14. Nakase I, Konishi Y, Ueda M, Saji H, Futaki S. Accumulation of arginine-rich cell-penetrating peptides in tumors and the potential for anticancer drug delivery in vivo. J. Control. Release. 2012;159(2):181–188. [PubMed]
15■. Christofk HR, Vander Heiden MG, Harris MH, et al. The M2 splice isoform of pyruvate kinase is important for cancer metabolism and tumour growth. Nature. 2008;452(7184):230–233. [PubMed]
[Key example of isoform switching of a mitochondrial protein and implications in cancer.]
16. Mossalam M, Dixon AS, Lim CS. Controlling subcellular delivery to optimize therapeutic effect. Therapeutic Delivery. 2010;1(1):169–193. [PMC free article] [PubMed]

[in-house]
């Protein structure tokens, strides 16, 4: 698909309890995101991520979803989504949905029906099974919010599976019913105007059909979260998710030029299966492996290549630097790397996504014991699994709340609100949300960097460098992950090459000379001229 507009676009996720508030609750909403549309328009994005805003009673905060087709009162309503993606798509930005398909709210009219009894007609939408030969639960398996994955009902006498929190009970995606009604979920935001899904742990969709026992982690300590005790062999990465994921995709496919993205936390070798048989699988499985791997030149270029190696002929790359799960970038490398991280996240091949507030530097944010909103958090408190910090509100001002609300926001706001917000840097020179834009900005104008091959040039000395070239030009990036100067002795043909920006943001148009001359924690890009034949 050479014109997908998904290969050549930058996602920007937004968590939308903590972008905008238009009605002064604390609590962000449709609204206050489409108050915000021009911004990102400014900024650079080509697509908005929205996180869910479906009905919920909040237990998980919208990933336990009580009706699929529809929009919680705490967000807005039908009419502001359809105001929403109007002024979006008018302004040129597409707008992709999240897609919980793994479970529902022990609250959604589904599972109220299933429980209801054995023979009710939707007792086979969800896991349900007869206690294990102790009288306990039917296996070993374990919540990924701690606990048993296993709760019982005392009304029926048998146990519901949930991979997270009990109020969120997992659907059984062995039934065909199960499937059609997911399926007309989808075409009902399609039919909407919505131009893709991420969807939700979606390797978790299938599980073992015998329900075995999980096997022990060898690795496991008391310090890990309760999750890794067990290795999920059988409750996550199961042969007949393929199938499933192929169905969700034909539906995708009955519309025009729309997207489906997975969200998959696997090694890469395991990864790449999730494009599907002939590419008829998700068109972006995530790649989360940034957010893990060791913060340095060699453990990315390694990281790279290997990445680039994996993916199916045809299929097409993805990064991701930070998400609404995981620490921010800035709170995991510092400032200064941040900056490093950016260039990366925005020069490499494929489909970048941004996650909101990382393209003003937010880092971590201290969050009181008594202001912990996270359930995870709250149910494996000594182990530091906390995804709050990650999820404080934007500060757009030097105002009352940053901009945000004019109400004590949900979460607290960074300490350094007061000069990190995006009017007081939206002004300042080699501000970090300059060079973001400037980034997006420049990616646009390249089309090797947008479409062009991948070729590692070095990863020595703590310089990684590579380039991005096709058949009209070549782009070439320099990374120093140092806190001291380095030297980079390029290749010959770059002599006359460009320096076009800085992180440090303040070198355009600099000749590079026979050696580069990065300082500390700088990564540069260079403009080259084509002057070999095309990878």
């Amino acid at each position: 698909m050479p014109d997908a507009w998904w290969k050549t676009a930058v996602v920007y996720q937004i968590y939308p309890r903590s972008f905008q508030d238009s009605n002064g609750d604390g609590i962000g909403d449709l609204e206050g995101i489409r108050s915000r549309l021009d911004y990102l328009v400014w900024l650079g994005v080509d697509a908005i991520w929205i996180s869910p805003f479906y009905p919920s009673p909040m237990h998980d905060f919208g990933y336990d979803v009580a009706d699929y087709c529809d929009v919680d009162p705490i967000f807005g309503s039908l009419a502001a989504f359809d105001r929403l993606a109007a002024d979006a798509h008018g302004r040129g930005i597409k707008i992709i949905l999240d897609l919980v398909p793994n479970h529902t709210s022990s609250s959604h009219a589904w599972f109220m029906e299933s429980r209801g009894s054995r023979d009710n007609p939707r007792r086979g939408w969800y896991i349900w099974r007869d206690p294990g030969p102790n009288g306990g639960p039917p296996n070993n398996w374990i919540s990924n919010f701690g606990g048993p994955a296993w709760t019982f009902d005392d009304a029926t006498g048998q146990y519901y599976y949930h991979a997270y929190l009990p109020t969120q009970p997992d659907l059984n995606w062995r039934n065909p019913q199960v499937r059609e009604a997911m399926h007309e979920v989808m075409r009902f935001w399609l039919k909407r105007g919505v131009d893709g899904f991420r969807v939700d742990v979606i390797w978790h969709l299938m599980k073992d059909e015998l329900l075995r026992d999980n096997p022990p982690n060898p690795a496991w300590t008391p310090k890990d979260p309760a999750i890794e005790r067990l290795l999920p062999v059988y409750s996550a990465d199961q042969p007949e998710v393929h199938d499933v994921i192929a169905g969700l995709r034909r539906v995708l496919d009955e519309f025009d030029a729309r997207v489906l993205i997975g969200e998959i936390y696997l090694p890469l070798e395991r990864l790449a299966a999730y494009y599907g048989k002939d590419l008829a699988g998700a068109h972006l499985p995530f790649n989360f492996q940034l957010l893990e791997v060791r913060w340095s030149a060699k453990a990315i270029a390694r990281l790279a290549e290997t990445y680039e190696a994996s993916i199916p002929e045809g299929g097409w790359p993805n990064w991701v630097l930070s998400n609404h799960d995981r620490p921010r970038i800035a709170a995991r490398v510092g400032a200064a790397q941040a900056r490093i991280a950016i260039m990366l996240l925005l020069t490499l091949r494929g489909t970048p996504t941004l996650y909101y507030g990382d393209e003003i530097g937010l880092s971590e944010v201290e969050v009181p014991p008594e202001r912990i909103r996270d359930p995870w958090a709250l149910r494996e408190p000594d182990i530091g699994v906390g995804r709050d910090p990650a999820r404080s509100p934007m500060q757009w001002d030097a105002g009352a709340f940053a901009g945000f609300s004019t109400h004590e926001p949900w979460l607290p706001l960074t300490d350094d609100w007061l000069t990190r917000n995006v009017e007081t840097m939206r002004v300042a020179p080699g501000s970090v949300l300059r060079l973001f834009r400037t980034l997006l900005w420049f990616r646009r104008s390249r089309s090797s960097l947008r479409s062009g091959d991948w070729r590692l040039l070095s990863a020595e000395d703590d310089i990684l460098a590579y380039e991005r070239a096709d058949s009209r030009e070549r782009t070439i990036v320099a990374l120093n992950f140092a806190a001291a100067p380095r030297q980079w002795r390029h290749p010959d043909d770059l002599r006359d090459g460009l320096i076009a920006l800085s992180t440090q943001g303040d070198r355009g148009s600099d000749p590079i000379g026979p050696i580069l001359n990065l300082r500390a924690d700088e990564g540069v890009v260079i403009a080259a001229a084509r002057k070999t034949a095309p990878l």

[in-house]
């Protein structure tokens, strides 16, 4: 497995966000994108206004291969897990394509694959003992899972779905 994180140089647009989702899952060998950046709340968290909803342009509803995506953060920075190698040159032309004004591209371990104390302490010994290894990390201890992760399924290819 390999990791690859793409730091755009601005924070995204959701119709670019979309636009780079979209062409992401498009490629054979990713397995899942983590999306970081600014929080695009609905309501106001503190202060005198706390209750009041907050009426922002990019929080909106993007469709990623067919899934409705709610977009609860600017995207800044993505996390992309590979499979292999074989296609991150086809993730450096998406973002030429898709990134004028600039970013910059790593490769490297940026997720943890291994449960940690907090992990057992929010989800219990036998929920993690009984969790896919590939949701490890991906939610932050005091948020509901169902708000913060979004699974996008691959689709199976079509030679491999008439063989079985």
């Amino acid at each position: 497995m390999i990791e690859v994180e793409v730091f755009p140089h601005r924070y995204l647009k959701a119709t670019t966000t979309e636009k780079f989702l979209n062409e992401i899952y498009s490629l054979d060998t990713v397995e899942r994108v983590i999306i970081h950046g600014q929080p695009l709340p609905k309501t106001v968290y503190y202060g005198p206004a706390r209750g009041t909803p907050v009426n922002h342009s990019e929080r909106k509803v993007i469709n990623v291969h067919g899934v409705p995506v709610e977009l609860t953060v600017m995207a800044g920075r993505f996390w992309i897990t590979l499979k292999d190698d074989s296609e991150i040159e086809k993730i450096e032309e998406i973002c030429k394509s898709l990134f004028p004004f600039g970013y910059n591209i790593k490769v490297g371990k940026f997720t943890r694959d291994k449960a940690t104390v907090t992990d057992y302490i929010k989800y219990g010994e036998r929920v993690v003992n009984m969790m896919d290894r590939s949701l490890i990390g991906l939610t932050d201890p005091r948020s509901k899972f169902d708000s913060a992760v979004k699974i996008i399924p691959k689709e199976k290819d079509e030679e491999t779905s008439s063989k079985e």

17. Seyfried TN, Shelton LM. Cancer as a metabolic disease. Nutr. Metab. (Lond.) 2010;27(7):7. [PMC free article] [PubMed]
18■■. Chonghaile TN, Sarosiek KA, Vo TT, et al. Pretreatment mitochondrial priming correlates with clinical response to cytotoxic chemotherapy. Science. 2011;334(6059):1129–1133. [PMC free article] [PubMed]
[Provides insight into the role of the Bcl-2 family in the control over cell death in cancer chemotherapeutic responses.]
19. Galluzzi L, Kroemer G. Necroptosis: a specialized pathway of programmed necrosis. Cell. 2008;135(7):1161–1163. [PubMed]
20. Atay C, Ugurlu S, Ozoren N. Shock the heat shock network. J. Clin. Invest. 2009;119(3):445–448. [PMC free article] [PubMed]
21■. Martinou JC, Youle RJ. Mitochondria in apoptosis: Bcl-2 family members and mitochondrial dynamics. Dev. Cell. 2011;21(1):92–101. [PMC free article] [PubMed]